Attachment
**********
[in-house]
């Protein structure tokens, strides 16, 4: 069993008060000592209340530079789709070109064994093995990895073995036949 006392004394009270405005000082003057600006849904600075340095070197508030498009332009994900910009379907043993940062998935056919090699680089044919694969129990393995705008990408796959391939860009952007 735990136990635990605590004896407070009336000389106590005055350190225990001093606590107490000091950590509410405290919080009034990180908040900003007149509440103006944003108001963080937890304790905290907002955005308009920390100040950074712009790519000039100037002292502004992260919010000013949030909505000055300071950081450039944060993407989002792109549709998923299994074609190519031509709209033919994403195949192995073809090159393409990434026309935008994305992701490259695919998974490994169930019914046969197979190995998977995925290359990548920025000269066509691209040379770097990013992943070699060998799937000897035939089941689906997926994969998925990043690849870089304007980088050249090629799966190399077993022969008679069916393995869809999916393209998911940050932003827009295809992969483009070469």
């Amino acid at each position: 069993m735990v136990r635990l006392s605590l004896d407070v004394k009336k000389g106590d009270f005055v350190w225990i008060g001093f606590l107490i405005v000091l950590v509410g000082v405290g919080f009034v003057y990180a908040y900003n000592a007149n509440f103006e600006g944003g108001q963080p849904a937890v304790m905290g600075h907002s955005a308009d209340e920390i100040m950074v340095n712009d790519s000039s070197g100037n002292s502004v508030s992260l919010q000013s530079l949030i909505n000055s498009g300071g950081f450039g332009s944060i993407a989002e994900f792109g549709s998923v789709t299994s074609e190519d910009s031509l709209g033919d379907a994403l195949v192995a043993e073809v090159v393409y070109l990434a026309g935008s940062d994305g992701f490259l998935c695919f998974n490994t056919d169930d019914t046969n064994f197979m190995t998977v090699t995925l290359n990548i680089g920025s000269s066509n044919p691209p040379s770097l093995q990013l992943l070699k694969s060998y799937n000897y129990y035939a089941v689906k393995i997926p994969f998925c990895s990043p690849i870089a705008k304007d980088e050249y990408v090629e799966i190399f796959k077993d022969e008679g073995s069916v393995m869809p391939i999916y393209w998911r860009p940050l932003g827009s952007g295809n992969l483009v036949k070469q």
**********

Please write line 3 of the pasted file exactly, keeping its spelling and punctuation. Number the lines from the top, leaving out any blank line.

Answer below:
């Amino acid at each position: 069993m735990v136990r635990l006392s605590l004896d407070v004394k009336k000389g106590d009270f005055v350190w225990i008060g001093f606590l107490i405005v000091l950590v509410g000082v405290g919080f009034v003057y990180a908040y900003n000592a007149n509440f103006e600006g944003g108001q963080p849904a937890v304790m905290g600075h907002s955005a308009d209340e920390i100040m950074v340095n712009d790519s000039s070197g100037n002292s502004v508030s992260l919010q000013s530079l949030i909505n000055s498009g300071g950081f450039g332009s944060i993407a989002e994900f792109g549709s998923v789709t299994s074609e190519d910009s031509l709209g033919d379907a994403l195949v192995a043993e073809v090159v393409y070109l990434a026309g935008s940062d994305g992701f490259l998935c695919f998974n490994t056919d169930d019914t046969n064994f197979m190995t998977v090699t995925l290359n990548i680089g920025s000269s066509n044919p691209p040379s770097l093995q990013l992943l070699k694969s060998y799937n000897y129990y035939a089941v689906k393995i997926p994969f998925c990895s990043p690849i870089a705008k304007d980088e050249y990408v090629e799966i190399f796959k077993d022969e008679g073995s069916v393995m869809p391939i999916y393209w998911r860009p940050l932003g827009s952007g295809n992969l483009v036949k070469q």